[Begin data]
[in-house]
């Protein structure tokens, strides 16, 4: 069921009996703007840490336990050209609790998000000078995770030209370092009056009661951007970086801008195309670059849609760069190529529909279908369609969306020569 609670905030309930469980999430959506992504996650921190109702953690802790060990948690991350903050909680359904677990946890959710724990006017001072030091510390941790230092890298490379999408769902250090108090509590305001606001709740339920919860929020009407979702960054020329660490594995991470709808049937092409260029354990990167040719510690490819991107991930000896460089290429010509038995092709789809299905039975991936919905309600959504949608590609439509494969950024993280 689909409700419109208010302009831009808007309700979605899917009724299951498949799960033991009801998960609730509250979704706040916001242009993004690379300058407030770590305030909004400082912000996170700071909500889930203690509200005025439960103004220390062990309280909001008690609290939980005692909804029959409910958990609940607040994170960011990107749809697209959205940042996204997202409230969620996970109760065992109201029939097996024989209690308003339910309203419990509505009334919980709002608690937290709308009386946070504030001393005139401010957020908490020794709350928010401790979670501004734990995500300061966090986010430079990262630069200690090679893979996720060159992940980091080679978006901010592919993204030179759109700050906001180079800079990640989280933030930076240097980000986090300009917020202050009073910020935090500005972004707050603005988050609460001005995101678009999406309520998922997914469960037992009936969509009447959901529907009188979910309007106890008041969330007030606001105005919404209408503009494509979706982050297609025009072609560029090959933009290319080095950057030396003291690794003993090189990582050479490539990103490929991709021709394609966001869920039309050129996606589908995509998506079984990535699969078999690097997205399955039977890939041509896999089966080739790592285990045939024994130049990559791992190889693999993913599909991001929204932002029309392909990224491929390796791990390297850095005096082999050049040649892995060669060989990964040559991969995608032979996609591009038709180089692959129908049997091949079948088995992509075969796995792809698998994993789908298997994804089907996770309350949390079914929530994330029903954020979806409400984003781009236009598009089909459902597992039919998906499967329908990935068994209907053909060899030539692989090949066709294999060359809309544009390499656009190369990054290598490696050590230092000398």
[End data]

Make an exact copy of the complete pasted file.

[in-house]
């Protein structure tokens, strides 16, 4: 069921009996703007840490336990050209609790998000000078995770030209370092009056009661951007970086801008195309670059849609760069190529529909279908369609969306020569 609670905030309930469980999430959506992504996650921190109702953690802790060990948690991350903050909680359904677990946890959710724990006017001072030091510390941790230092890298490379999408769902250090108090509590305001606001709740339920919860929020009407979702960054020329660490594995991470709808049937092409260029354990990167040719510690490819991107991930000896460089290429010509038995092709789809299905039975991936919905309600959504949608590609439509494969950024993280 689909409700419109208010302009831009808007309700979605899917009724299951498949799960033991009801998960609730509250979704706040916001242009993004690379300058407030770590305030909004400082912000996170700071909500889930203690509200005025439960103004220390062990309280909001008690609290939980005692909804029959409910958990609940607040994170960011990107749809697209959205940042996204997202409230969620996970109760065992109201029939097996024989209690308003339910309203419990509505009334919980709002608690937290709308009386946070504030001393005139401010957020908490020794709350928010401790979670501004734990995500300061966090986010430079990262630069200690090679893979996720060159992940980091080679978006901010592919993204030179759109700050906001180079800079990640989280933030930076240097980000986090300009917020202050009073910020935090500005972004707050603005988050609460001005995101678009999406309520998922997914469960037992009936969509009447959901529907009188979910309007106890008041969330007030606001105005919404209408503009494509979706982050297609025009072609560029090959933009290319080095950057030396003291690794003993090189990582050479490539990103490929991709021709394609966001869920039309050129996606589908995509998506079984990535699969078999690097997205399955039977890939041509896999089966080739790592285990045939024994130049990559791992190889693999993913599909991001929204932002029309392909990224491929390796791990390297850095005096082999050049040649892995060669060989990964040559991969995608032979996609591009038709180089692959129908049997091949079948088995992509075969796995792809698998994993789908298997994804089907996770309350949390079914929530994330029903954020979806409400984003781009236009598009089909459902597992039919998906499967329908990935068994209907053909060899030539692989090949066709294999060359809309544009390499656009190369990054290598490696050590230092000398």